Suicidal thoughts that alleviate the pain. Some men will seriously consider suicide when the symptoms of their mental health condition cause difficulties in their life. Their pain and their fear of abandonment is so intensified that their suicidal thoughts may temporarily comfort them.  

Mental Health Treatment for Men at PACE

When you are experiencing the symptoms of a mental health condition such as borderline personality disorder, it is time to reach out to the professionals at PACE Recovery. Asking for help is a sign of strength. We optimize your recovery success with integrated treatment that will address both your mental health and substance use issues. We address your whole person, including your spiritual, medical, psychosocial, and relational facets.

At PACE, we understand the challenges you are facing during this period of isolation and uncertainty. We’re here to help. Our men’s-only programming has transformed hundreds of lives over the years, and we believe that you can recover. To learn more about our mental health and addiction services, contact our Admissions team.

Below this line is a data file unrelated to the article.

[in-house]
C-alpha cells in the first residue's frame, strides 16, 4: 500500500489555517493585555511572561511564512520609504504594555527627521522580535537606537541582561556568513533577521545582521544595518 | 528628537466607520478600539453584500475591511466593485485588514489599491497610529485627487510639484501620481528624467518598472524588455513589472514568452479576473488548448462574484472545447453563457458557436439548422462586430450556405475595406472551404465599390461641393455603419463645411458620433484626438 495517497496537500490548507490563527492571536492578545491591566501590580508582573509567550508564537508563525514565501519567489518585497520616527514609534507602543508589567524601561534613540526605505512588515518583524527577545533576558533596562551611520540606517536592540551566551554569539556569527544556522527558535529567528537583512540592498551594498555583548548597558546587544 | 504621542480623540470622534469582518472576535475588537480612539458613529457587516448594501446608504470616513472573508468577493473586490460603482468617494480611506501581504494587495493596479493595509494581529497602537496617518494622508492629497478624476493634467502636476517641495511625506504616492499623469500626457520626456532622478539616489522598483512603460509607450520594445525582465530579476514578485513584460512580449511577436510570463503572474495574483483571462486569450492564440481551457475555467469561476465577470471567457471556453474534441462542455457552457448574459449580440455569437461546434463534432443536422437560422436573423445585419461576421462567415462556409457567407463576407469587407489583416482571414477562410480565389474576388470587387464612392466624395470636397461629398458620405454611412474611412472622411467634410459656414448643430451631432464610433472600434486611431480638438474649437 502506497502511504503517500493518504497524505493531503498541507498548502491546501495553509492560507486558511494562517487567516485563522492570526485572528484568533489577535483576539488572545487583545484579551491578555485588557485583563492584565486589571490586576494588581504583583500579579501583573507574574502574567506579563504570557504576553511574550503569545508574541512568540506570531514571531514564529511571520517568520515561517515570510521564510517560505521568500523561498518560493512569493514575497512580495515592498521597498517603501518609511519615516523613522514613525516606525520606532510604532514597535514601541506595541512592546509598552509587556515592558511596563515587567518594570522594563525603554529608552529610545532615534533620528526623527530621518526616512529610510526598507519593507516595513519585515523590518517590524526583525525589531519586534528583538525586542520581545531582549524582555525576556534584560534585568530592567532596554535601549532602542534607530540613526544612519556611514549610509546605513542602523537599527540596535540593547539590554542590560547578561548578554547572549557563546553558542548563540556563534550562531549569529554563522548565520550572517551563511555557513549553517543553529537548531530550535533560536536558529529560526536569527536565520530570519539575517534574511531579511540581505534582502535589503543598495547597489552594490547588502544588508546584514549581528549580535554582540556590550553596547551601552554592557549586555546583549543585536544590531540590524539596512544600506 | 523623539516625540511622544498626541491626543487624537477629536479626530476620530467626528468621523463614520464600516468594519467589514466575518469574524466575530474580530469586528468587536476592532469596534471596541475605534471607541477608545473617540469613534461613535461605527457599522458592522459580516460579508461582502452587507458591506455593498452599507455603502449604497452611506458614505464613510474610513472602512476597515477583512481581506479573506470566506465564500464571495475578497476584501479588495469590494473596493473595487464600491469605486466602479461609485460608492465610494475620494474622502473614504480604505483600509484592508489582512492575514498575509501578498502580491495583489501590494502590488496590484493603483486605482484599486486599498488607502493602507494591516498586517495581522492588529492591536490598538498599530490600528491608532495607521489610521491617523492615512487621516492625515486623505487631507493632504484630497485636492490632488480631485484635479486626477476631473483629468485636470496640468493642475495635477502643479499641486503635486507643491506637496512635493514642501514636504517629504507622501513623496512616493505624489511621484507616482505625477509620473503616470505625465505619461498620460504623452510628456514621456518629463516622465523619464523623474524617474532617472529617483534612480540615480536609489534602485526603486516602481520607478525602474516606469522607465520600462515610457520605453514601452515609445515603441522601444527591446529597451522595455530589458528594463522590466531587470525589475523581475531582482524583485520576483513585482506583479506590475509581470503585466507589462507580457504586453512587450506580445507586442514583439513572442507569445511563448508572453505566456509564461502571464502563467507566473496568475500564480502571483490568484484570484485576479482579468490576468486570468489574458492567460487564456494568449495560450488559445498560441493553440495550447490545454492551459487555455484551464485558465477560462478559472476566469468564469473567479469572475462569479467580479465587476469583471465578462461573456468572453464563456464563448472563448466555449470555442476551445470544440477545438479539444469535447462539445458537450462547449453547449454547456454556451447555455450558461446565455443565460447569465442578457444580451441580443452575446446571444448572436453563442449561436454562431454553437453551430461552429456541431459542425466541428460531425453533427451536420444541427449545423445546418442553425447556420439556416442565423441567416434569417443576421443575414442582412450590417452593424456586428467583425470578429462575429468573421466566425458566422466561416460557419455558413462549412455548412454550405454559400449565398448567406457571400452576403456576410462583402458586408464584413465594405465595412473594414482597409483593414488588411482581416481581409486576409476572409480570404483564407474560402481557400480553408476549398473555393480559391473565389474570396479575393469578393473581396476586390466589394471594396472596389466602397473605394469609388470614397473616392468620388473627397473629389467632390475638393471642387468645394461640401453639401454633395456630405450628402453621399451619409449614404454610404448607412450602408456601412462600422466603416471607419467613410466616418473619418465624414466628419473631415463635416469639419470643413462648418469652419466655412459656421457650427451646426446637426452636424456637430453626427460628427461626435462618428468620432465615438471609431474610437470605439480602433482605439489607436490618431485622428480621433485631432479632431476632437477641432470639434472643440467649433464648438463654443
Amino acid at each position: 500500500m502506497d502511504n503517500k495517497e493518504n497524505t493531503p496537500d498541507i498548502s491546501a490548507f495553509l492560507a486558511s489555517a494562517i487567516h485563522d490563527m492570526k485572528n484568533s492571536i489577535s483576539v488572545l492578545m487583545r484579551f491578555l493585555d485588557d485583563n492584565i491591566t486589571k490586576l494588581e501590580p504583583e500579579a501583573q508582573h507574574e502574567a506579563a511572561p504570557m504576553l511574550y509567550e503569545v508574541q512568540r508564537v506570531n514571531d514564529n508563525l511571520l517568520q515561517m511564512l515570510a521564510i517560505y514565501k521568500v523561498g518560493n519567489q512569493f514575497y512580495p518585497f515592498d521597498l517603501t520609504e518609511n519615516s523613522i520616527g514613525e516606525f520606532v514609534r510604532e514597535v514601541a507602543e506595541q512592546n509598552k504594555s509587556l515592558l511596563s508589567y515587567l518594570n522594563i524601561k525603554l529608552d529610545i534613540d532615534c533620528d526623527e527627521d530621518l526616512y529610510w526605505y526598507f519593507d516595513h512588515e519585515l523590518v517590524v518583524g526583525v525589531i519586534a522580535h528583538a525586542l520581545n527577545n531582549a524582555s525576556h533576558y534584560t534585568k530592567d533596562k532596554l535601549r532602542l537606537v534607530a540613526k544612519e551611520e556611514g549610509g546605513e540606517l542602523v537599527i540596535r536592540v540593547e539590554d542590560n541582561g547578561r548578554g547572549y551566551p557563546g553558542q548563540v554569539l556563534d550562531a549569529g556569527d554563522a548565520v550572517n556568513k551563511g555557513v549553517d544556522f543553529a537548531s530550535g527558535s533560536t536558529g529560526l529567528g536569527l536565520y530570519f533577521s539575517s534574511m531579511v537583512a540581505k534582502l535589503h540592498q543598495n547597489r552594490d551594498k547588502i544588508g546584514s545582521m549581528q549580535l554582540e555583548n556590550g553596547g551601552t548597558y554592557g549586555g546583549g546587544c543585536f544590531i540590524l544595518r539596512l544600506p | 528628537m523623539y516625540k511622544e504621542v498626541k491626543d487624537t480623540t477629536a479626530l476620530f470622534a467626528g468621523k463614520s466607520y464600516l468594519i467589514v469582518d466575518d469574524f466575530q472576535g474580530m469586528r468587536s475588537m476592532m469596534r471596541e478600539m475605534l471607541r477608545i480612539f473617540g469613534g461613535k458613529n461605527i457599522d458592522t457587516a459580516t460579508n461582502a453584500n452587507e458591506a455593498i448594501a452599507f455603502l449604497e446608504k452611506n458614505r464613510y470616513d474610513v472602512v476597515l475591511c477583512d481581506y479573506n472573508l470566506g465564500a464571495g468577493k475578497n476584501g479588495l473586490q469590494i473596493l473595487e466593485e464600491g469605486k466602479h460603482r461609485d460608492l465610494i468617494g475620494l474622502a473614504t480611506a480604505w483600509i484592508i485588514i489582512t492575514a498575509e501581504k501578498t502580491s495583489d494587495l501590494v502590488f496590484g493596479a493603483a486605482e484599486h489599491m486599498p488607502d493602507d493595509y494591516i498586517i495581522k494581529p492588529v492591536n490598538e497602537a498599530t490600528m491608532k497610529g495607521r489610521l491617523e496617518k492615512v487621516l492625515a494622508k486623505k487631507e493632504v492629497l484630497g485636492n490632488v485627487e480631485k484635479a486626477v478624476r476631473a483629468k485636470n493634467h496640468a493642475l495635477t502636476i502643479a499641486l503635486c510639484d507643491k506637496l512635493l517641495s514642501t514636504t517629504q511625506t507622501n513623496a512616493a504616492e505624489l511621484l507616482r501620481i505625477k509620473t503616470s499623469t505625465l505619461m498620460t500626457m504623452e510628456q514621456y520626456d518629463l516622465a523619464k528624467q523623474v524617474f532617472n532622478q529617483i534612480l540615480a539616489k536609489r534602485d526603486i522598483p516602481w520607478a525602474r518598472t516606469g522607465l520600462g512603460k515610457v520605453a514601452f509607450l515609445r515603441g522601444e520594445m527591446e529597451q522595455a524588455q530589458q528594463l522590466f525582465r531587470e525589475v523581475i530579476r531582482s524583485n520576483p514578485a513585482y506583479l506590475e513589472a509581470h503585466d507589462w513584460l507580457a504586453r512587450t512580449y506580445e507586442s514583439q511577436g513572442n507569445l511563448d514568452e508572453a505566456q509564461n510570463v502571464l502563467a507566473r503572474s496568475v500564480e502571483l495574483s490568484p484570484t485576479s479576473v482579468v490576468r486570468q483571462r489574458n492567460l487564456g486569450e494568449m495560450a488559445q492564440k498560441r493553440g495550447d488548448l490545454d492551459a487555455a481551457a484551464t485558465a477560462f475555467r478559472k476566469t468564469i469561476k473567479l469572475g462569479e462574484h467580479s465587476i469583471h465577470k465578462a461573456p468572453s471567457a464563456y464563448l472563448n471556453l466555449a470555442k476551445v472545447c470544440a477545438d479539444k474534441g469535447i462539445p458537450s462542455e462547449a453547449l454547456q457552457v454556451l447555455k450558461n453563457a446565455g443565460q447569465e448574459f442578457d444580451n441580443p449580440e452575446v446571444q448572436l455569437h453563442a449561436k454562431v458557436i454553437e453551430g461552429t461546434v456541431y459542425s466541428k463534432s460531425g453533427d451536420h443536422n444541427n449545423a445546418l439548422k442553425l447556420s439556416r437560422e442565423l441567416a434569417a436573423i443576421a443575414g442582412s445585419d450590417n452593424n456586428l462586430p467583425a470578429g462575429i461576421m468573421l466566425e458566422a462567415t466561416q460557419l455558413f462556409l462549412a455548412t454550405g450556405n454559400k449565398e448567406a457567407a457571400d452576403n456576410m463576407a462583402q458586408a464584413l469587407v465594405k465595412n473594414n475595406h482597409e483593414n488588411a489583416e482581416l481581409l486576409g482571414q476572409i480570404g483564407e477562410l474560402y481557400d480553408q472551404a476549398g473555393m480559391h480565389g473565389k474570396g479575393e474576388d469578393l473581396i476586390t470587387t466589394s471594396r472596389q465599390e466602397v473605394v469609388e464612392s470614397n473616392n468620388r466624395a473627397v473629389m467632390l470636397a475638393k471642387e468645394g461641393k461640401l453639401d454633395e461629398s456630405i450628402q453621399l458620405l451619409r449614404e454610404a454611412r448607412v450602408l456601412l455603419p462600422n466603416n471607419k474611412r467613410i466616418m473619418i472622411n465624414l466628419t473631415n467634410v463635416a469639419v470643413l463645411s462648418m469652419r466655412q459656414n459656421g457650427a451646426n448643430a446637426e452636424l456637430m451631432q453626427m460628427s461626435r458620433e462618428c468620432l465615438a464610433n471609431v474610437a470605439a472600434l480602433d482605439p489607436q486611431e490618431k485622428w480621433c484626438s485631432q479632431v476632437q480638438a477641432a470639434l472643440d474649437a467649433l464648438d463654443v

Addiction Quotes | Inspirational Quotes for Men

Sometimes an inspiring word is what you need to keep you focused and to keep you going. When you are struggling with an addiction to drugs or alcohol, a powerful, empathetic word can lift you up and give you the focus you need to continue on your journey toward recovery. Inspirational addiction quotes for men going through addiction and wanting to heal can help you or your loved get and stay sober.